Studio to Selfie

Photography, Identity and Symbolism

Self-image has always been important to many people; to present an aura of wealth, importance and power or stylishness and fashion. 

The setting in which a portrait is taken and the symbolism within the image can tell a lot about a person’s character and how they like to be seen. For example a luxurious fabric backdrop with the sitter wearing what appears to be expensive clothing, would give an impression of wealth and luxury. 

Symbolism was very important in the Victorian period. People had to be careful what they wore on certain occasions; how they held their fan or what jewellery they wore. All these things gave out signals and impressions. A lady fanning herself too quickly could suggest she is engaged. Handkerchiefs embroidered with a dog suggested loyalty, while a frog could symbolise sin. A brooch in an ivy design symbolised friendship, but a brooch containing precious stones in a particular order could symbolise love: lapis lazuli (a blue stone), opal, vesuvianite (a green, brown, yellow or blue mineral) and emerald. Empty shoes in a photograph could symbolise death. 

Unknown policeman, Bradford
We know very little about the man in this portrait. What symbolism can you see in this picture? What do you think it means? What can it tell us about this person?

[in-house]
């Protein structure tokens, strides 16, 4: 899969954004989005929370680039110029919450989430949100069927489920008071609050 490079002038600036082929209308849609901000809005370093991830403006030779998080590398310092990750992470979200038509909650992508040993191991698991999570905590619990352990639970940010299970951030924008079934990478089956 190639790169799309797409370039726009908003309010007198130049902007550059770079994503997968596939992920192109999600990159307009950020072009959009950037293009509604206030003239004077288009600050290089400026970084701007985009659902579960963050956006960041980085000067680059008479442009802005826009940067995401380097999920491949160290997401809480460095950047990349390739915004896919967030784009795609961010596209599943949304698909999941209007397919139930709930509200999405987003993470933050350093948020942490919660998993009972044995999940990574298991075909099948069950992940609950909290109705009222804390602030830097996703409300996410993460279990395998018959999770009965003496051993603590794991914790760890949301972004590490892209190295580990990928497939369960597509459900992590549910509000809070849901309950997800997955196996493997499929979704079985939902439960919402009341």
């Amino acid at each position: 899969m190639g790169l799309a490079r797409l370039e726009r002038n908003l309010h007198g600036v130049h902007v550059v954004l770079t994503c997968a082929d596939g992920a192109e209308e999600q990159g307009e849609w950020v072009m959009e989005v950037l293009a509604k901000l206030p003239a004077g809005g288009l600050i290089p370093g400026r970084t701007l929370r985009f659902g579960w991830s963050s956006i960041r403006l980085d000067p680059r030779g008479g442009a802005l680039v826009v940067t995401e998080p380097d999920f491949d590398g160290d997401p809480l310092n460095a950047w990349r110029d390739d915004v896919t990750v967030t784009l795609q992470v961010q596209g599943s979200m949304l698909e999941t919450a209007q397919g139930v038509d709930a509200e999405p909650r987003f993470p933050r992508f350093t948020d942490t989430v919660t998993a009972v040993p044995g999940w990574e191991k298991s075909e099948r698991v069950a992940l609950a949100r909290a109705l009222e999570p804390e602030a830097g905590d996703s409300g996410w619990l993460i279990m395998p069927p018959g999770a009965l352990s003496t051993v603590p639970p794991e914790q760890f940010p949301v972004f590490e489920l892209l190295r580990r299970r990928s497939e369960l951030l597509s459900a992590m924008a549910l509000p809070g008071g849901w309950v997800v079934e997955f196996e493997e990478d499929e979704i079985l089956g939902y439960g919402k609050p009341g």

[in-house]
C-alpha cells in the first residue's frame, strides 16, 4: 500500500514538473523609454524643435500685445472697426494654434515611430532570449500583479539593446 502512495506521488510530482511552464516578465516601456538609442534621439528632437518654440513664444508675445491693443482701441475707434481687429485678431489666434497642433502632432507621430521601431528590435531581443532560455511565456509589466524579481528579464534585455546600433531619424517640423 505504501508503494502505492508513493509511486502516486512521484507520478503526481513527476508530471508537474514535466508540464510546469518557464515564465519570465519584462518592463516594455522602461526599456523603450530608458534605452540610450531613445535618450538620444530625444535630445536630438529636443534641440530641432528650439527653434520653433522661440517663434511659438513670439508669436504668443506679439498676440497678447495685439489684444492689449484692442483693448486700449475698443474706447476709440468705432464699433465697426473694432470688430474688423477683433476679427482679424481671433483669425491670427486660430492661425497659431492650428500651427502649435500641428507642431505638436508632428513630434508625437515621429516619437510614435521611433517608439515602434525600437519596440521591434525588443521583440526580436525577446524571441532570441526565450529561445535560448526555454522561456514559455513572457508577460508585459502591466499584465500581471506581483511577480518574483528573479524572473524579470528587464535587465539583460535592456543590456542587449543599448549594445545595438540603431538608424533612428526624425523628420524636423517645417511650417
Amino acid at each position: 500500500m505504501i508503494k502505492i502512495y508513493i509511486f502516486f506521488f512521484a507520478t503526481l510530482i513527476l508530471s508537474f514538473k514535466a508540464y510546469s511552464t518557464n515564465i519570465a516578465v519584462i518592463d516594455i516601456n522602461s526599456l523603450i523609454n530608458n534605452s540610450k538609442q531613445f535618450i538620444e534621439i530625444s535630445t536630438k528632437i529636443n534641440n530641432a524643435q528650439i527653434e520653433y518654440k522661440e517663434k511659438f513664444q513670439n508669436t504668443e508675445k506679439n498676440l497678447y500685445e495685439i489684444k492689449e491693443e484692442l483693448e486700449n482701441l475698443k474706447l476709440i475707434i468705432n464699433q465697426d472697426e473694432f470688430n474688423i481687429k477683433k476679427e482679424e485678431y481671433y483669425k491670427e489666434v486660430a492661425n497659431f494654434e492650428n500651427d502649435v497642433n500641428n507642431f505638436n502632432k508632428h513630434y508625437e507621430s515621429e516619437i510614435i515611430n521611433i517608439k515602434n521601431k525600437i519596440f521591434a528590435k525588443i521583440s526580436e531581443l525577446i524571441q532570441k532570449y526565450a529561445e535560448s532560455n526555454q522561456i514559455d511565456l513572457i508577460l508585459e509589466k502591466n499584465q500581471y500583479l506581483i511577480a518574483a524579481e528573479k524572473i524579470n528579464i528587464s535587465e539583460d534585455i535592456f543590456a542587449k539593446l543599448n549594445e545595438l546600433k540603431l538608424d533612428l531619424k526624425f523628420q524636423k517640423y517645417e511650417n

Flowers were one of the most common symbols in Victorian society and could give a number of different messages. Flowers in a portrait could symbolise an engagement or wedding (orange blossom). Daffodils represented chivalry. Daises represented innocence and purity and roses symbolised love.

For centuries gloves have been a vital accessory worn in all seasons and were considered an emblem of fidelity and loyalty. Until the mid-19th century it was customary to give gloves to guests at weddings and to mourners at funerals. Gifts of gloves could also be given to a love interest. Gloves also indicated social status. Highly decorated gloves suggested wealth, whilst for poorer people gloves would be plain and more functional. 

It was good social etiquette to remove the glove of the right hand when approaching someone of authority, as a mark of respect. A woman could show favour and affection to a man by removing a glove and offering him her hand. A portrait of a young Victorian woman wearing only one glove on her right hand, with her left hand bare, could suggest it is an engagement photograph. A clenched fist could show support for the anti-slavery movement. An open palm could suggest an invitation or welcome.